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Old June 22, 2005, 09:38 PM   #1
TomNash
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Ballistic gelatin testing results : .223 Remington

Just got done testing a 53gr. Barnes 'Triple-Shock' bullet in ballistic gelatin.

The bullet penetrated 15.5" and ended up as 0.419" in diameter. The impact velocity was not taken (chronograph malfunctioned due to failing light at the test site), but the cartridge was handloaded to maximum SAAMI pressure using Varget powder ~ 25.5gr and using CCI small rifle primers.

Firearm had 16" barrel with 1/9" twist.

The block calibrated at 10.4 cm BB penetration at 596 ft/sec impact velocity. So it was slightly less resistive than 'ideal' muscle tissue. I will shortly have a penetration depth correction formula and will update this post with the corrected penetration depth, which is the depth to which the bullet would have penetrated in an ideal block.

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Old June 22, 2005, 10:36 PM   #2
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So this bullet won't fragment?
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Old June 22, 2005, 10:36 PM   #3
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Impressive. With the solid bullets you're getting good sized cavities from the bow wave of tissue and fluids being pushed away from the bullets nose instead of fragmenting like FMJ 5.56mm. That's why they're so much better at higher velocities. So what I'm getting at is I'd like to see a test of the 45 gr. at a faster velocity as well, it still should have plenty of penetration. I've always wondered how the .223 solids would rank with the FMJs. They might make an interesting mixed load magazine.

Thanks for posting these test results.
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Old June 23, 2005, 05:19 PM   #4
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Nope... the bullet did not appear to fragment. Also, I was unable to determine the presence of a 'triple-shock' effect, as mentioned in the advertisements. By inspection, there was no difference between this particular bullets wound profile and that of a 55gr. bonded .223 at the same velocity.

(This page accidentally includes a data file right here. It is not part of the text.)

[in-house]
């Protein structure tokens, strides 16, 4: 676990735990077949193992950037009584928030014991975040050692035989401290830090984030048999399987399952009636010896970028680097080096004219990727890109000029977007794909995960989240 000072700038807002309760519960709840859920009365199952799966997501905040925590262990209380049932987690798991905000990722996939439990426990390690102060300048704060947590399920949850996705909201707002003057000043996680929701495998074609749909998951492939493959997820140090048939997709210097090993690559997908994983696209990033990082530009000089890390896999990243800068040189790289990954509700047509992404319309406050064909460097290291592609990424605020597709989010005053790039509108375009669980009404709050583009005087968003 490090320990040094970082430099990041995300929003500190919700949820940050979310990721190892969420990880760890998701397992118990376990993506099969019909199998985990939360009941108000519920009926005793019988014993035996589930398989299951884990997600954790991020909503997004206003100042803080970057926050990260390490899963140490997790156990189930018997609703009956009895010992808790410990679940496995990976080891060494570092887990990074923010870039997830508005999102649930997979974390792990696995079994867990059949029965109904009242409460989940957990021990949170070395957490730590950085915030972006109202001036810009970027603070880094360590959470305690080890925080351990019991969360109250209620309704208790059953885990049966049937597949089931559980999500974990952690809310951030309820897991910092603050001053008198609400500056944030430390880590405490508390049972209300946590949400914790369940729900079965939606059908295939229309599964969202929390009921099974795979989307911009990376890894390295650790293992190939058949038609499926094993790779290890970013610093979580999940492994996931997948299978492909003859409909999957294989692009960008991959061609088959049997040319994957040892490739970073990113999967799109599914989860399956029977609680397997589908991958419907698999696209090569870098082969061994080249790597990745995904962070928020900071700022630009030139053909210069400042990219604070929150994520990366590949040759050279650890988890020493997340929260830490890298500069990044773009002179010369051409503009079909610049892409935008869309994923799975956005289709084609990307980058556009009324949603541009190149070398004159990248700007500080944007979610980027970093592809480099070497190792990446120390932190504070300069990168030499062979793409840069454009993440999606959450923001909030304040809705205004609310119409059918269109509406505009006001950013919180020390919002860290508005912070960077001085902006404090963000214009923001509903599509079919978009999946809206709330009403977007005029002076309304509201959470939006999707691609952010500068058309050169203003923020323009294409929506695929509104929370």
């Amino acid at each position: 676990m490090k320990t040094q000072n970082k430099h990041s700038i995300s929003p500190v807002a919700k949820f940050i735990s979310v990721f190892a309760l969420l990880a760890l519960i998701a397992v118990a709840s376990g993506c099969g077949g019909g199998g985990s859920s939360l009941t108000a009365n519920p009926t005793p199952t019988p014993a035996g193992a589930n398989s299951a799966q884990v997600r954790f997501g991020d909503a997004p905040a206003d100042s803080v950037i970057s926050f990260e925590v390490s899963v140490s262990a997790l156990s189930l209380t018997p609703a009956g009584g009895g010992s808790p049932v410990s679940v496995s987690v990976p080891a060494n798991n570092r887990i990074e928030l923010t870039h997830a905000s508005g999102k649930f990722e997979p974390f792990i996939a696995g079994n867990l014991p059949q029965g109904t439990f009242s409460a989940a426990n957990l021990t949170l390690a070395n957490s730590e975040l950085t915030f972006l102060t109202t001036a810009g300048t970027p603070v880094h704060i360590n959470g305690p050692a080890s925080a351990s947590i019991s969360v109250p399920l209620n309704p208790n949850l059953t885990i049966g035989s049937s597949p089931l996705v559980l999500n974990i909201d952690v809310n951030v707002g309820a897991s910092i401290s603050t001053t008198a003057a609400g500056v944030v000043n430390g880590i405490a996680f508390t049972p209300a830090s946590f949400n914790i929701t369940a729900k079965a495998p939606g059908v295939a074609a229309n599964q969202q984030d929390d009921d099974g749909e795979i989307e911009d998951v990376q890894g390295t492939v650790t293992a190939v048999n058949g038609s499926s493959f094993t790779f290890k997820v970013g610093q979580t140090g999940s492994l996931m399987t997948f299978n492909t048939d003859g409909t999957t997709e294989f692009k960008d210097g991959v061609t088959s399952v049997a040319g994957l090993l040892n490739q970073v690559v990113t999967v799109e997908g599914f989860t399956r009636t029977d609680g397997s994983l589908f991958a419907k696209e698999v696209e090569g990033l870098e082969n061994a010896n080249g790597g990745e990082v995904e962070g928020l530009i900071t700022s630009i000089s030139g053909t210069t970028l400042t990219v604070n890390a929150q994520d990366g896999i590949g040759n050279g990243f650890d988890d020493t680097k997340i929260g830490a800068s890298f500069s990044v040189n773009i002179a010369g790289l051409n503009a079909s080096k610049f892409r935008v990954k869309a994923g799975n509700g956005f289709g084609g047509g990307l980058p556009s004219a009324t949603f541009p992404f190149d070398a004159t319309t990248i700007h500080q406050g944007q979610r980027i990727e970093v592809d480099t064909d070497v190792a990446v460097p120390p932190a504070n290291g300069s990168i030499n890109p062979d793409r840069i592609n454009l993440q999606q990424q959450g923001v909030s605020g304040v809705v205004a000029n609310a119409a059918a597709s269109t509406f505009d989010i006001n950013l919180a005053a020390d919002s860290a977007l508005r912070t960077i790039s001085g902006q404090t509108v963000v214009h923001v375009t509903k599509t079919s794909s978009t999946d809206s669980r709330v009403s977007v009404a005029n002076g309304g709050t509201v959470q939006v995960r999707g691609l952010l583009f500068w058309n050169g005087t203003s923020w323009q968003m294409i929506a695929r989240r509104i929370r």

No prob. Big-Foot. The main issue with the gelatin testing is money. I would very much like to test all sorts of bullets, but each block of gelatin costs me 50 dollars to make. I think that a 45gr. would be interesting; can you suggest a bonded or otherwise limited expansion .224" bullet in that weight? I cannot think of one off-hand.

With regards to the penetration of such a bullet - I previously posted here the gelatin results of the 60gr. Nosler Partition at ca. 2900 ft/sec impact velocity. The block that was shot was pretty much the same as this last one, the Partition bullet flew all the way through it (16" long) and penetrated 0.25" into a loosely packed sandbag behind the block. The partition bullet was measured at a uniform diameter of 0.39". The Barnes bullet was measured at an average diameter of 0.419". So there were two things (maybe three) working against the penetration of the Barnes bullet : the frontal shape of the Barnes bullet is flatter while the Partition bullet is rounder - this makes a bigger hole in the target, but decreases penetration; the Barnes bullet was moving faster than the Partition bullet, which increased the fluid drag on the bullet exponentially; and the Barnes bullet just made a bigger hole in the block.